Jaime Camil Wasn’t Afraid to Play Vicente Fernandez on Netflix’s ‘El Rey’

Jaime Camil did not hesitate to play the ranchera legend Vicente Fernández in Netflix’s bio-series El Rey, Vicente Fernández. The Mexican actor and singer, best known for his comedic roles in shows like Jane the Virgin and Qué pobres tan ricos, tackled the portrayal of the late cultural icon the same way he would do with any other project.

“If you let the weight and magnitude of Vicente Fernández sit on your shoulders — we who live from our emotions and from connect with the public with our emotions — imagine if the first emotion I register for a role is fear or uncertainty, well, I’d be setting myself up for failure,” Camil tells Billboard Español in a phone interview from Los Angeles.

“I’ve been doing this for 27 years, and […] although the butterflies in your stomach never go away, you process them in a different way, with desire, with impetus, with the eagerness to do things, to be on the set,” he says. “Instead of getting stage fright and running away, you process it as, ‘Wow, what a thrill, how cool it’s going to be to do this.'” 

Produced by Caracol TV in Colombia, where it premiered on August 3 before arriving to Netflix on September 14 for broadcast worldwide, El Rey, Vicente Fernández was in development for over two years — with the blessing of the late singer and his family. Fernández, in fact, appeared in a brief promo for the series in April 2021, saying, “My story, my songs, my feelings, and how much I love you, very soon on Netflix,” eight months before he passed away in December at the age of 81.

Camil, who told Billboard that he is a “very good friend” of two of Fernández’s sons, Alejandro and Gerardo, has stressed in the past that the wishes of the family were respected with his performance.

The 36-episode drama is currently among the top 10 most-watched productions on Netflix in the U.S. and various Latin American countries. It also reached No. 1 worldwide for non-English-language content soon after its debut. It follows the artist over several decades, in a non-linear fashion, from his humble origins in his hometown of Huentitán El Alto, in Jalisco, Mexico, to his rise to stardom. Fernández is played by four actors in the different stages of his life: Kaled Acab as a child, Sebastián García as a teenager, Sebastian Dante as a young man, and Camil as an adult.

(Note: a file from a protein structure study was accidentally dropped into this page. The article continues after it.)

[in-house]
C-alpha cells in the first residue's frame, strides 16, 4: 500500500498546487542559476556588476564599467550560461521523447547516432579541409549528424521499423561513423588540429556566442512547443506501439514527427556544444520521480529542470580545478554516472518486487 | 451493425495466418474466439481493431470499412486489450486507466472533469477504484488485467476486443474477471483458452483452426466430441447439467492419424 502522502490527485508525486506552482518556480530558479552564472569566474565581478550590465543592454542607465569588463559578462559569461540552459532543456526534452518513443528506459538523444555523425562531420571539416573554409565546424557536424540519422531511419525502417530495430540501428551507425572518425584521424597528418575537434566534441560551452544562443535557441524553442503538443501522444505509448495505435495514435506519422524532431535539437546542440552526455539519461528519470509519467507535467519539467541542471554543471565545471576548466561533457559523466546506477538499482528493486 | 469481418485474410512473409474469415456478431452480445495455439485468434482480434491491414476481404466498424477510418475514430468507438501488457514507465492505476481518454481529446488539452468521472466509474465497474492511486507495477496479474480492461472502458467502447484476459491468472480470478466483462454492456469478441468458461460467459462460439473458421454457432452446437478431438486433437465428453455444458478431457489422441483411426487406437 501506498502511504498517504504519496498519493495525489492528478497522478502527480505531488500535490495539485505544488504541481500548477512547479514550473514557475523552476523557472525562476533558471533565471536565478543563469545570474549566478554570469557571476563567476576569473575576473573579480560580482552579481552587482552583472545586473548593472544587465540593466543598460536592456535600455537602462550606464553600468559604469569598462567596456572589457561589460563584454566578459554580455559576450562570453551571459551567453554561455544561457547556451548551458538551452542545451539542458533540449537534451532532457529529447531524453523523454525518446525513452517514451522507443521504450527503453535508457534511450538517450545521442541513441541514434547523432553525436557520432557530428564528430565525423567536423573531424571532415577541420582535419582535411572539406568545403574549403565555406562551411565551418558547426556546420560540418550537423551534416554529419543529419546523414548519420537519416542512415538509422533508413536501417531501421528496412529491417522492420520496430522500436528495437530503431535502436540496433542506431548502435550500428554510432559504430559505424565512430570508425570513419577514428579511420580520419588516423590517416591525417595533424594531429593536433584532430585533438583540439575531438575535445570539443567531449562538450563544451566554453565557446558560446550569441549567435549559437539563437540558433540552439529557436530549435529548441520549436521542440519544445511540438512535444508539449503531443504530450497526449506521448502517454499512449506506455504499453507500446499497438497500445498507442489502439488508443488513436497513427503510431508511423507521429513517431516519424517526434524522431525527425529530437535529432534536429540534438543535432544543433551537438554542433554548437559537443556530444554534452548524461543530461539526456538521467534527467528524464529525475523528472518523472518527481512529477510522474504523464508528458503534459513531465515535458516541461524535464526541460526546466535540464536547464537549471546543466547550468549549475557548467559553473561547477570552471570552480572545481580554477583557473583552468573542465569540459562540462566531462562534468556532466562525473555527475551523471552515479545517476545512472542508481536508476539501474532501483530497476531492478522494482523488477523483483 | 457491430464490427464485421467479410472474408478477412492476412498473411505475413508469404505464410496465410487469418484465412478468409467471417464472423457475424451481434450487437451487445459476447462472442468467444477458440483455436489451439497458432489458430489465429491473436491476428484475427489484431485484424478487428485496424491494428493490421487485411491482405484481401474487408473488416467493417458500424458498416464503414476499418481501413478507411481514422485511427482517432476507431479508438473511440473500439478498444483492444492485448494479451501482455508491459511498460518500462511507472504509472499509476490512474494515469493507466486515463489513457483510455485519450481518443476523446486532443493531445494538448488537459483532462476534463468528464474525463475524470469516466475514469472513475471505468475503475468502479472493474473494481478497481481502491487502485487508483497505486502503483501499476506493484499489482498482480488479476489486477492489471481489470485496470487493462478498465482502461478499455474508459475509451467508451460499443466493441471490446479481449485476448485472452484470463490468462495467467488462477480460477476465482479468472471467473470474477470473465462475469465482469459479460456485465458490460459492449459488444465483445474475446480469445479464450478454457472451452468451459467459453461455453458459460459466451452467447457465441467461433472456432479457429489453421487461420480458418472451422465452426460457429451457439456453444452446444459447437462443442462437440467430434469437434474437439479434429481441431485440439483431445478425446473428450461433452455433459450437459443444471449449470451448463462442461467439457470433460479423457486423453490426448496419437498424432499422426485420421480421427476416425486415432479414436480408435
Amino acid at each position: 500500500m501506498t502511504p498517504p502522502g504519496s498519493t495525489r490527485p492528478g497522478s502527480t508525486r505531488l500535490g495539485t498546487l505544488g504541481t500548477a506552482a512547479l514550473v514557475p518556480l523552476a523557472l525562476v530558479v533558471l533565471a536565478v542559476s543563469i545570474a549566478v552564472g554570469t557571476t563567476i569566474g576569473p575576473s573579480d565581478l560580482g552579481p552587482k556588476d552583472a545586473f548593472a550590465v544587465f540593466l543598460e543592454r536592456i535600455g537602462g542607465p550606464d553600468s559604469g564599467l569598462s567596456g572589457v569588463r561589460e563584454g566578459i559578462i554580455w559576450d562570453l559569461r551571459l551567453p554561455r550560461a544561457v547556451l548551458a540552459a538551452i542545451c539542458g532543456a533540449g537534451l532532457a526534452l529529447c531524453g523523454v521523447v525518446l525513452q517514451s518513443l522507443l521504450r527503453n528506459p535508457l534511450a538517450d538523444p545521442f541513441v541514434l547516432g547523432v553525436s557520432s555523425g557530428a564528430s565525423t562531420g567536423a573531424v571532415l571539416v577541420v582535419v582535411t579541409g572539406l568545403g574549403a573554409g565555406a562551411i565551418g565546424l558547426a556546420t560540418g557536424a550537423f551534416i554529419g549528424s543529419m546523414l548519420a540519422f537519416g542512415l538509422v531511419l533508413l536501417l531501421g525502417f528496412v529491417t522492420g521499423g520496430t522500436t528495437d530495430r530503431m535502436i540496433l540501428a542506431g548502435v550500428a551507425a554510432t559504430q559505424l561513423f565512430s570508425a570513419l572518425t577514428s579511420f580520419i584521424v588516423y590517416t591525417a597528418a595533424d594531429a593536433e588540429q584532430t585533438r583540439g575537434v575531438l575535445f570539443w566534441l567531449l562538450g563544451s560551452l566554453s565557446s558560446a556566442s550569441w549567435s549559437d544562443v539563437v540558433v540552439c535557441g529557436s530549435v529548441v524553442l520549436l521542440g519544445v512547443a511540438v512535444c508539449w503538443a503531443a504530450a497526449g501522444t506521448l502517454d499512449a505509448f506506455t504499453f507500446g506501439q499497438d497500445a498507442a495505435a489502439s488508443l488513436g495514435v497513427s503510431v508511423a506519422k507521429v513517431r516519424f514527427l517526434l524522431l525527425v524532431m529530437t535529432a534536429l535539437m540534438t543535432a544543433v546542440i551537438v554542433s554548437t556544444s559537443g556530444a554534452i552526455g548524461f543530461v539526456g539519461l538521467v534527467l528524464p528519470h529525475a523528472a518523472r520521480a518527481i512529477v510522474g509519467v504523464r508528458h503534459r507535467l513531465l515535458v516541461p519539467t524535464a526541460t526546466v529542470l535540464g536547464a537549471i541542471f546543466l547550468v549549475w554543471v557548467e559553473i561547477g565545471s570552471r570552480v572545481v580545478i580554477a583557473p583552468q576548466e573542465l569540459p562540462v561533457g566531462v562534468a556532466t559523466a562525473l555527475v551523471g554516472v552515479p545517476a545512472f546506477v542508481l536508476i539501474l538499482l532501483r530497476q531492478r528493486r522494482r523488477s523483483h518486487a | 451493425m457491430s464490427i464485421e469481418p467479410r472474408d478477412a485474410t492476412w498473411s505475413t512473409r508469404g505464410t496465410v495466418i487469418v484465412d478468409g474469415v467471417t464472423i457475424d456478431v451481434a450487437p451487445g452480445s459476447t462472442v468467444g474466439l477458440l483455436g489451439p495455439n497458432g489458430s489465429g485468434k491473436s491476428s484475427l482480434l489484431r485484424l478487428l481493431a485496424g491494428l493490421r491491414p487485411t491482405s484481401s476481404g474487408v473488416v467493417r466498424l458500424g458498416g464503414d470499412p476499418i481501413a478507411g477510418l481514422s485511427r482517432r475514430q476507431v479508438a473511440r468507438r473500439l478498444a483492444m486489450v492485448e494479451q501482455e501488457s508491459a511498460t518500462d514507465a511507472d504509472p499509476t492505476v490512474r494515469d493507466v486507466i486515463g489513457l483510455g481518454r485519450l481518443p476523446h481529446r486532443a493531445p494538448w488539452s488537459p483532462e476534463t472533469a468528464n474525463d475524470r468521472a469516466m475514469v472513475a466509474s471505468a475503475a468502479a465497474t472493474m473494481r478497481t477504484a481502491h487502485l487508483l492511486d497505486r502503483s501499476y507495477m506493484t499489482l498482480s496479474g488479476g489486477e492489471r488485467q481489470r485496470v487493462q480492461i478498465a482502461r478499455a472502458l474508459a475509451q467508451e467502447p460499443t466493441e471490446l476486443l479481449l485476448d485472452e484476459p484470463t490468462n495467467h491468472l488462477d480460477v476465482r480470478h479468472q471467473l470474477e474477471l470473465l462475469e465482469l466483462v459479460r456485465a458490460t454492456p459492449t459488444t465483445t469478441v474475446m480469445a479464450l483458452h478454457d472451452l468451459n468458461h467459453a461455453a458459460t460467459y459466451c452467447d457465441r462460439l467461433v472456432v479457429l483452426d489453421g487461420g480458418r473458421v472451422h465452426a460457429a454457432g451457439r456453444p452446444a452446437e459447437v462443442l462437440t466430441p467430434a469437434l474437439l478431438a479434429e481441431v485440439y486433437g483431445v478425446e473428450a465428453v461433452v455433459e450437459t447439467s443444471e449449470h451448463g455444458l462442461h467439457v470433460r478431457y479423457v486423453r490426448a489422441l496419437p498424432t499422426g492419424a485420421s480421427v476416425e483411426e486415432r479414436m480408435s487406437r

To do so, Camil not only had to gain a little weight and grow his sideburns and a mustache, but also “watch hours and hours and hours of unlimited footage of Vicente in interviews” in search of Fernández’s essence, he recalls. “Then we did a lot of emotional connection and energetic connection exercises with the other three Vicentes, with our acting coaches. That’s how we were able to give it a homogeneity… [so] that people would eventually see not four different actors, but the same person at different ages”.

Likewise, the Mexican actor — who in the early 2000s released the albums Para Estar Contigo and Una Vez Más (the latter with two songs that made Billboard‘s Hot Latin Songs chart), had to learn to sing as close as possible to Fernández, whose anthems he performs in the series, including “Volver, Volver,” “Por Tu Maldito Amor” and, of course, “El Rey.” The series’ soundtrack — released by Caracol TV and Sony Music on August 3 in Colombia, and September 14 worldwide — includes 20 titles, 14 of them performed by Camil. 

“Singing the songs was a very important challenge, because I took on the task of singing them in the original key in which Vicente recorded them,” the actor says — explaining that in the 1970s and ‘80s, artists used to record two keys higher “so that they would shine more, as they say,” and then they would perform them in a more comfortable key at concerts. “That was a very nice challenge in the recording studio. The challenge was to find certain gestures or certain ways he had of speaking. That ended up being just the brushstrokes of the character, or the icing on the cake, because the mixture was to connect emotionally with the audience and portray a human character.”

When asked which is his favorite song by the man known as “El Charro de Huentitán,” Camil says that answering that question is now “impossible” for him. “If I hadn’t been on this project and I was just another fan you asked, I’d probably say ‘Volver, Volver’ or ‘El Rey,’ the classics,” he says, admitting that Fernández’s was more the music of his parents than his own. “But having been part of such an intimate process that connected me in such a special, magical and profound way with Vicente Fernández, I can’t answer that.” 

Over the course of his career, Fernández recorded more than 100 albums and had 40 entries on Billboard’s Top Latin Albums chart, 26 of them in the Top 10 and six No. 1. On Hot Latin Songs he had 65 total entries, including 20 Top 10 and one No. 1 (“El Último Beso” from 2009, which led for a week). He also holds the records for most entries in Hot Latin Songs for a regional Mexican solo artist, with 65; most entries on Regional Mexican Albums for a solo artist with 54, and most No. 1 for a Regional Mexican solo artist in that same list, with 17.

Regarding the legacy of “Chente” and what his preparation for this series left him, Camil emphasizes that Fernández “single-handedly put charro or mariachi music on the global map, because of his persistence, his perseverance, his stubbornness,” says Camil.

“He was very decisive, very honorable. When he gave you his word, he wasn’t at peace until he fulfilled it,” the actor adds. “There are traits of his personality that I admire and identify with a lot. Just imagine! Vicente Fernández was to mariachi music what Elvis Presley was to rock ‘n’ roll.”

El Rey Vicente Fernandez

Sigal Ratner-Arias